Repurposing downtown buildings is essential, Petrosky says. The mayor would like to bring boutique-type shops to the downtown as well as a coffee shop and a winery.
During the 1980s, Cortland had several specialty shops that drew customers not only from Trumbull County but also from Greater Cleveland, according to Fleischer.
“I’d love to see the city, business owners and landlords work together to help attract new businesses, specifically businesses that will enhance life for our residents, as well as visitors,” the councilwoman says.
One development approach the city is looking at involves discussions with the neighboring communities around Mosquito Lake to market its 44410 ZIP code area regionally. People visiting the lake don’t pay attention to the political borders of the subdivisions, Fleischer says.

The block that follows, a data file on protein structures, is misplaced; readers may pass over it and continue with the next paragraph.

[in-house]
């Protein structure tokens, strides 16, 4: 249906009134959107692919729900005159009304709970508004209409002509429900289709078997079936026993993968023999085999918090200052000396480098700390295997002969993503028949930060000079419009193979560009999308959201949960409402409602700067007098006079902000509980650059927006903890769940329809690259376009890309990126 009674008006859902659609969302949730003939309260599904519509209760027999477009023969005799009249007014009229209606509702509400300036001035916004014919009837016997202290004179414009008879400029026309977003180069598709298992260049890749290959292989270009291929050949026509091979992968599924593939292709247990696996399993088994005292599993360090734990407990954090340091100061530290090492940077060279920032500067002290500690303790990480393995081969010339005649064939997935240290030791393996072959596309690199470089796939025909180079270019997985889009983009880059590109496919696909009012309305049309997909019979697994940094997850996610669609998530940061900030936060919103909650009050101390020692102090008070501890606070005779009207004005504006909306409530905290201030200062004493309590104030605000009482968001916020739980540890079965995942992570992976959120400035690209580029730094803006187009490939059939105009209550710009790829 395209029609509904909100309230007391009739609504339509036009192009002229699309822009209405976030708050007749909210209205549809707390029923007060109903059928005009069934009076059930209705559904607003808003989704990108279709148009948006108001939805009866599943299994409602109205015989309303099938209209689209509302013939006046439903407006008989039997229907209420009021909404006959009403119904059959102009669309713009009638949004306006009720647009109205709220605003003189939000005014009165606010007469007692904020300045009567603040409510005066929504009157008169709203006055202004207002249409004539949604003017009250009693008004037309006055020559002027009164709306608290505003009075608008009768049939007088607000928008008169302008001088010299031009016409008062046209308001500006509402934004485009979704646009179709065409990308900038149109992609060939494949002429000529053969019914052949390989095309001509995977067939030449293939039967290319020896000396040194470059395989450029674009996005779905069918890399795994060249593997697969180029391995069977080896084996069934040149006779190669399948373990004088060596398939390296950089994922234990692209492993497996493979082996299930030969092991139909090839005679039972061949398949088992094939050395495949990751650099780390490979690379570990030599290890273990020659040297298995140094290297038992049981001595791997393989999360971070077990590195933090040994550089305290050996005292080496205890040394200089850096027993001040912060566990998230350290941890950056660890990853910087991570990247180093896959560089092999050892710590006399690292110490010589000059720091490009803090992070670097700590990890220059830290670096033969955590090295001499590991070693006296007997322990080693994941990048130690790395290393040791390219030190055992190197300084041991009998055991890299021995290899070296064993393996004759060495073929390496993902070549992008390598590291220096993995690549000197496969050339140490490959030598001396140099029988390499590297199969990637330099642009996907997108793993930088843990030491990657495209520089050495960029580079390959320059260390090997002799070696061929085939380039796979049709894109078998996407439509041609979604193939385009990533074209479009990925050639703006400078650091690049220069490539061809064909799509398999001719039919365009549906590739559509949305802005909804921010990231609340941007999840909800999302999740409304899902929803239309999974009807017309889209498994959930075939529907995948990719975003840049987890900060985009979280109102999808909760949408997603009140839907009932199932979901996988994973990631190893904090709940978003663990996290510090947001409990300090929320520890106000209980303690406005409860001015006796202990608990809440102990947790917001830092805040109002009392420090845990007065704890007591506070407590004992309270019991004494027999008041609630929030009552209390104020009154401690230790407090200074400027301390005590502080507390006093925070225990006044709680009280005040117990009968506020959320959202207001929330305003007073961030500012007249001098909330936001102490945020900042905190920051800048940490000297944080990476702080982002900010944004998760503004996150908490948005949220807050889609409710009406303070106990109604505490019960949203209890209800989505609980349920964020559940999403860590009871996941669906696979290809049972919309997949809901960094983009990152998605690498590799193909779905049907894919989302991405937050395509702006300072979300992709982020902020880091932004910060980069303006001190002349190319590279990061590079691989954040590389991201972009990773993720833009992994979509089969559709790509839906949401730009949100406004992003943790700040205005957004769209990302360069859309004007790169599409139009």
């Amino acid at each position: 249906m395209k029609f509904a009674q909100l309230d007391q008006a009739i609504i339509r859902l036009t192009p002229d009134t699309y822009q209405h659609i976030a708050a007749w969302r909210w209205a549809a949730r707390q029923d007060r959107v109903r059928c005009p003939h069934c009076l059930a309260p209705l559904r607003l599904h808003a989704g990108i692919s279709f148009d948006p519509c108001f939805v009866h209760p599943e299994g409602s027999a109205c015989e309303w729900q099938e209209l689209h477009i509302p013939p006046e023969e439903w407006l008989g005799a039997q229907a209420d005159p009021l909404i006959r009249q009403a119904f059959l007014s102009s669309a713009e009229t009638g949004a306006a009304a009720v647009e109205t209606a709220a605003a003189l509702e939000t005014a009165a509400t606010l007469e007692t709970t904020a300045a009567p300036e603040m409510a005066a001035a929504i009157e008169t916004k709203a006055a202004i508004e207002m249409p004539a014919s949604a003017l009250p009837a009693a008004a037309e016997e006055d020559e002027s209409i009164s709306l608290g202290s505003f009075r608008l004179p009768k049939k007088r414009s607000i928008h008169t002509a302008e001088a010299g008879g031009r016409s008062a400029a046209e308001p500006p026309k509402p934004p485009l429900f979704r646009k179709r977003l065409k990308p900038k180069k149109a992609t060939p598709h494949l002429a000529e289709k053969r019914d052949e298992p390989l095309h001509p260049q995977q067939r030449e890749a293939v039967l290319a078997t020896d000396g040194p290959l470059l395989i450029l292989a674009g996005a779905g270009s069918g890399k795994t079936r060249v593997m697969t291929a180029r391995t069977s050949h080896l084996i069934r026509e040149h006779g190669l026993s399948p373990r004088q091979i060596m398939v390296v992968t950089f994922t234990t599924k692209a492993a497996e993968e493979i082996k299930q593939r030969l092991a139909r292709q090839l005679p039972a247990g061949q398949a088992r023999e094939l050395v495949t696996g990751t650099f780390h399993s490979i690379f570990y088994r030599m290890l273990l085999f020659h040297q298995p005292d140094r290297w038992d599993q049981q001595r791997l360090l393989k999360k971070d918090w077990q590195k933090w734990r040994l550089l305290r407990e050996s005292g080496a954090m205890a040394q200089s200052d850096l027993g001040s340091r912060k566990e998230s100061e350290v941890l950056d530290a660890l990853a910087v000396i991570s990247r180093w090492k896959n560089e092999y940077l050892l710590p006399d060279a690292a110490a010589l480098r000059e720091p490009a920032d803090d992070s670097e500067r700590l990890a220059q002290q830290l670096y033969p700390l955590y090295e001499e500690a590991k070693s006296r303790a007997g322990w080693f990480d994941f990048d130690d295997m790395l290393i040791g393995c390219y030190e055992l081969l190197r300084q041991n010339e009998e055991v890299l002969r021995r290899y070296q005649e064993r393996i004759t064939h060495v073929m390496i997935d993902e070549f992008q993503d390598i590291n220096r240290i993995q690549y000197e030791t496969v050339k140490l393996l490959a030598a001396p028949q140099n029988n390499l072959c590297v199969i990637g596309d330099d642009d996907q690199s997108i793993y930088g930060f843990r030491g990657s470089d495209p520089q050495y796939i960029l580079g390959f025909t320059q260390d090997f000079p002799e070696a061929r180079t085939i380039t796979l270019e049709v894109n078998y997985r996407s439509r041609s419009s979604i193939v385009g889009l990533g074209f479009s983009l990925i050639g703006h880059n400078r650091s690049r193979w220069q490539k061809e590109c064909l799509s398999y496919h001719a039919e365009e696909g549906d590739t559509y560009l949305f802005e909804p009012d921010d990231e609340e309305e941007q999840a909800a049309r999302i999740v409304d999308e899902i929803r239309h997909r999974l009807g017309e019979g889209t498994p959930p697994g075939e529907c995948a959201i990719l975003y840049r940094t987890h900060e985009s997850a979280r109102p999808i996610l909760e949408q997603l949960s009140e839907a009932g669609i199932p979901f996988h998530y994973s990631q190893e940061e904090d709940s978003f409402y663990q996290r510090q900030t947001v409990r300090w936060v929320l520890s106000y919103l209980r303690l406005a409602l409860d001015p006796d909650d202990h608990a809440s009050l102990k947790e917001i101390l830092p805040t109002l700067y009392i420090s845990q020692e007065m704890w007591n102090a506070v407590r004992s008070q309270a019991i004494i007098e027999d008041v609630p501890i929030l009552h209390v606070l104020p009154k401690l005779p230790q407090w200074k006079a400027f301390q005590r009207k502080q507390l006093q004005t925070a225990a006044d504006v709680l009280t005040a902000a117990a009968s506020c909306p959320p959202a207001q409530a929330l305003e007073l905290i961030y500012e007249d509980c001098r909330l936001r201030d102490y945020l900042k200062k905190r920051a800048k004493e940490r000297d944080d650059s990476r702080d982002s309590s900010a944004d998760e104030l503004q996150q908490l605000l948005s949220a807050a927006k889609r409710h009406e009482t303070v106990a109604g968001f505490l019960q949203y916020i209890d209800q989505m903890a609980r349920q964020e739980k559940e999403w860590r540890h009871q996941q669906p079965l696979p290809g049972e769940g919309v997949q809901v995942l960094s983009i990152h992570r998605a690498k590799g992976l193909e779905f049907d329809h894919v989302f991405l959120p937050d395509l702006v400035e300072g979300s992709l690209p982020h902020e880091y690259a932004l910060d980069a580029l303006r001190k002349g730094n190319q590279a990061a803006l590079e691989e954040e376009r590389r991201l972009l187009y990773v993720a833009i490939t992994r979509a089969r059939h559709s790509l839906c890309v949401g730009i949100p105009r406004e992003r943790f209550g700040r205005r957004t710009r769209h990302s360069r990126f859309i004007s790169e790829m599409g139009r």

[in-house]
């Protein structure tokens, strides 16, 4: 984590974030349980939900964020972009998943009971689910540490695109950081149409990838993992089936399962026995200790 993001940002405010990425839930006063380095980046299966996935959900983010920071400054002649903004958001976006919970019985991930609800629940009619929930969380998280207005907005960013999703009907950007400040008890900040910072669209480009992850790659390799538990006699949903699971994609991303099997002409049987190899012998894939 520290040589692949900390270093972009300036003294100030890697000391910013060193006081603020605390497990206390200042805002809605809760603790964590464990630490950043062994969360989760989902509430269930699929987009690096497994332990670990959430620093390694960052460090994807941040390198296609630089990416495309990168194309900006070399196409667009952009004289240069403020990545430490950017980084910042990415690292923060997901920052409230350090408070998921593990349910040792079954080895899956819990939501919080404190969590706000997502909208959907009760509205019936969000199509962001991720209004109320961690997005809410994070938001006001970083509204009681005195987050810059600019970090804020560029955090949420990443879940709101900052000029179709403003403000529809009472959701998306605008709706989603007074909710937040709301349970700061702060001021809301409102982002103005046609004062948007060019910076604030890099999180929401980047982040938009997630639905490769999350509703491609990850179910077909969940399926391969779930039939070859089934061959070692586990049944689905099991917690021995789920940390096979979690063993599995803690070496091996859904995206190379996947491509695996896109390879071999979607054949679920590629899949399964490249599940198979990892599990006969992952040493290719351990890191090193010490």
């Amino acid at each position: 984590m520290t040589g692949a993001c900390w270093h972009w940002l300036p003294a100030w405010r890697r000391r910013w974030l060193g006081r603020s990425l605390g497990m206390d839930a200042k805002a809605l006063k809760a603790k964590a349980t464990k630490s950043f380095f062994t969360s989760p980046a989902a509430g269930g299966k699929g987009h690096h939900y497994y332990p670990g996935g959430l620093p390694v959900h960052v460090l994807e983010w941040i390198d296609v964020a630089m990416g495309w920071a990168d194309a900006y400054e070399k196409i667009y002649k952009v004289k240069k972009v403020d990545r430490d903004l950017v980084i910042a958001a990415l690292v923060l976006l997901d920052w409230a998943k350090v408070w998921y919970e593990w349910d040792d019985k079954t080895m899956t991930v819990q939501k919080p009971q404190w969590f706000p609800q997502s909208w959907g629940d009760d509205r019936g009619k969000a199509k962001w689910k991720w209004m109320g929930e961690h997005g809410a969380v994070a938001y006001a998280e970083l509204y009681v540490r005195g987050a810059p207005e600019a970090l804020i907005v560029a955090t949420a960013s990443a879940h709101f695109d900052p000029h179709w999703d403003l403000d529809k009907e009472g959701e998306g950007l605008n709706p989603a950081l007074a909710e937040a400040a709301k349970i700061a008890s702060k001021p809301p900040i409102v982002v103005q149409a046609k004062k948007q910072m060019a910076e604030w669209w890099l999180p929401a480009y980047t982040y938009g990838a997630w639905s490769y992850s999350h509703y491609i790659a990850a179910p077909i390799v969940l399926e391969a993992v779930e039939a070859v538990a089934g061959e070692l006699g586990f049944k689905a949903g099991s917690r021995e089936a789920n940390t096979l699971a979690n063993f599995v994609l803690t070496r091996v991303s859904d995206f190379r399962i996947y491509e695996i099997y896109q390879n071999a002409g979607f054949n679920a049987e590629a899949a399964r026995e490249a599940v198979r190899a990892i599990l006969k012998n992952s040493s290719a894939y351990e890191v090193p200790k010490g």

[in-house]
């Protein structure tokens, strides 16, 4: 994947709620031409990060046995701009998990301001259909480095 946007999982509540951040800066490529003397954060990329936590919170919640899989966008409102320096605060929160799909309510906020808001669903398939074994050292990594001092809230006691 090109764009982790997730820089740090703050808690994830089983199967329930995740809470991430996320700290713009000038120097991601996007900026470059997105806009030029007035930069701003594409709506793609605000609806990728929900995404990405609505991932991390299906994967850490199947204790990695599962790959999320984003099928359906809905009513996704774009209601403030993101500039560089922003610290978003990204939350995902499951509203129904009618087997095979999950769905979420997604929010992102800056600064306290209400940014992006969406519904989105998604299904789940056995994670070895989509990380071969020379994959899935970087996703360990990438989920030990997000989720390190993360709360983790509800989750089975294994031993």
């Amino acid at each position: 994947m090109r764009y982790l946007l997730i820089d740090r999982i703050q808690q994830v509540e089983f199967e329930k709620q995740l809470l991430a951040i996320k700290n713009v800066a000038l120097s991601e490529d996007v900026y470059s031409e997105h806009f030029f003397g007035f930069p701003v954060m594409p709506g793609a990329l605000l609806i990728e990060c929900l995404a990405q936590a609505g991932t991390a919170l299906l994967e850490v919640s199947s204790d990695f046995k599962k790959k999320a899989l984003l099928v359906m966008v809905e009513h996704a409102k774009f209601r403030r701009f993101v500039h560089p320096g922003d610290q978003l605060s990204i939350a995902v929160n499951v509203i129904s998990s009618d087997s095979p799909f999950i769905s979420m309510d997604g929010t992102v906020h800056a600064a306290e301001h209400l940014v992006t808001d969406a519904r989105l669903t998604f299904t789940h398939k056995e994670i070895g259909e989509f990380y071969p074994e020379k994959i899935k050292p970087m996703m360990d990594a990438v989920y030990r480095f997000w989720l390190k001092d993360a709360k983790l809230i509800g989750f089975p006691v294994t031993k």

“That’s an important attraction and all the lake communities could benefit from advertising together,” Petrosky agrees. Because of its size, Cortland can take the lead in that effort.
Fleischer recently completed a three-year term on the board of the Trumbull County Tourism Bureau. Lodging and event facilities at the state park would, she says, “do a lot” to improve the communities.
“Mosquito Lake is a huge draw for our area and I would like to see those visitors spending money in Cortland, Mecca, Bazetta, Johnson, Fowler and Greene,” she says. “We can really improve our quality of life by attracting more businesses and visitors to all of our communities by working with each other and with the tourism bureau in promoting the 44410.”
The lakeshore communities boast the Country Porch Winery in Bazetta and Greene Eagle Winery in Greene, as well as “fun little ice cream places such as Bacconi’s Lickety Split and Mecca Cones & Coneys,” Fleischer says.
Echoing Petrosky, she says visitors don’t see – or care about – township and city borders.
“They want to have an experience when they come here. And if they are camping at the lake in Bazetta, or having an event at the state park, we want to give them a reason to come and spend money in Cortland,” she says.
Pictured: Cortland Mayor Deidre Petrosky says her city is developing a new strategic plan.